Virtual Welding

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Real welding helmets are equipped with 3D stereo eye pieces and sound for a realistic experience.

The new technologies and advancements of today are leading to exciting changes in welding training. How do you spark the minds of students exposed to a daily explosion of multimedia experiences? By making the learning environment digital and interactive.

In a virtual environment, the welding student puts on a real welding helmet, picks up a real MIG gun and lays down a weld. But that weld is laid down in a virtual world. In real time, the instructor tells the students which modifications and adjustments to make as they are welding. Students can compare scores and try to achieve a better weld every time.

The virtual reality system creates a 3D environment. Most virtual reality welding systems have a welding helmet equipped with a display in front of each eye. Through high-resolution images and software, the welder is immersed in a realistic visual environment that can be enhanced by sounds and feedback to supplement the learning experience. Most systems provide students with the tools they will use in their virtual environment. In some cases, a MIG welding torch or stick device is electrically connected to the system to provide the user with feedback on placement and motion as a weld is being produced.

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Some virtual reality welding systems offer multiple joint configurations and welding processes. The welder is preparing to weld on a 6-inch schedule 40 pipe.
 
Virtual reality systems create environments where students can weld and interact, like this construction site and welding booth.

The virtual environment is further supplemented by incorporating welding process and equipment instruction. By incorporating welding machine setup, joint configurations and welding processes into the training experience, the welding instructor and student can cover proper how and when to use certain welding processes, the appropriate process variables and setup procedure specifications to reinforce and build real world welding knowledge.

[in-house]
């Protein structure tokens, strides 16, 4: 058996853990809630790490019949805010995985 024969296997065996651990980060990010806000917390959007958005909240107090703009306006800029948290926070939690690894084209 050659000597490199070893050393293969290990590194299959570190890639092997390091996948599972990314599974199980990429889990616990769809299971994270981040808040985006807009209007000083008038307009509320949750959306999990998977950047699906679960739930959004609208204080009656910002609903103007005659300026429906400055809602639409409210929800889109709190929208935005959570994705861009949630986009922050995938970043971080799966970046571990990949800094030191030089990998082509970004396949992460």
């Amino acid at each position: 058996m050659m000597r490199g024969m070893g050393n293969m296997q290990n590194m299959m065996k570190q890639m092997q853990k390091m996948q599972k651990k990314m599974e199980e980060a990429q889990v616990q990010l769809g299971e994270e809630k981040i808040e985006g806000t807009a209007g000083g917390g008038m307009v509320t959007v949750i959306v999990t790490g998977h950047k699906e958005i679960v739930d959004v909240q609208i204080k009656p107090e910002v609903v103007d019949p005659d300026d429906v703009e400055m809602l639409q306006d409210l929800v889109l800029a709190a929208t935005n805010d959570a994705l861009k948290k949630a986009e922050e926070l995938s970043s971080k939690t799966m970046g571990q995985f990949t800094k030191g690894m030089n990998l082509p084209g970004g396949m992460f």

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High-resolution images and software create a real life feel for welding. Shown here is a GMAW torch prepared to weld in the 2G position.

In a virtual welding world, no scrap base plate or consumables are needed, thus there is no disposal of the scrap created in training. Energy usage is reduced from a welding machine and weld fume control systems. Safety training can be reinforced before a student ever picks up a welding torch.

Real World Markets for Virtual Products
The market for virtual welding products is broad. Schools and other educational institutions that teach welding are obvious, but there are others: Unions and trades want ways to train welders more quickly and effectively. Global companies that require universal training programs and curriculum are an ideal target. Non-welding educational programs looking to enhance science and math programs can use virtual reality to discuss metallurgy, electricity, heat flow, physics, angles, measurement and more. Some correctional institutions are already using virtual welding programs to teach job skills for outplacement employment.

By bringing new tools and new technology to the forefront, your company becomes a differentiator, and you gain new customers.

A stand similar to what is seen in a welding school holds the coupon as the welder prepares to stick weld on a horizontal Tee joint configuration. The computer screen shows what the welder will see in his or her helmet.

 

Gases and Welding Distributors Association
Deanna Postlethwaite Meet the Author
Deanna Postlethwaite is marketing manager of The Lincoln Electric Company’s Automation Division in Cleveland, Ohio, and at www.LincolnElectric.com.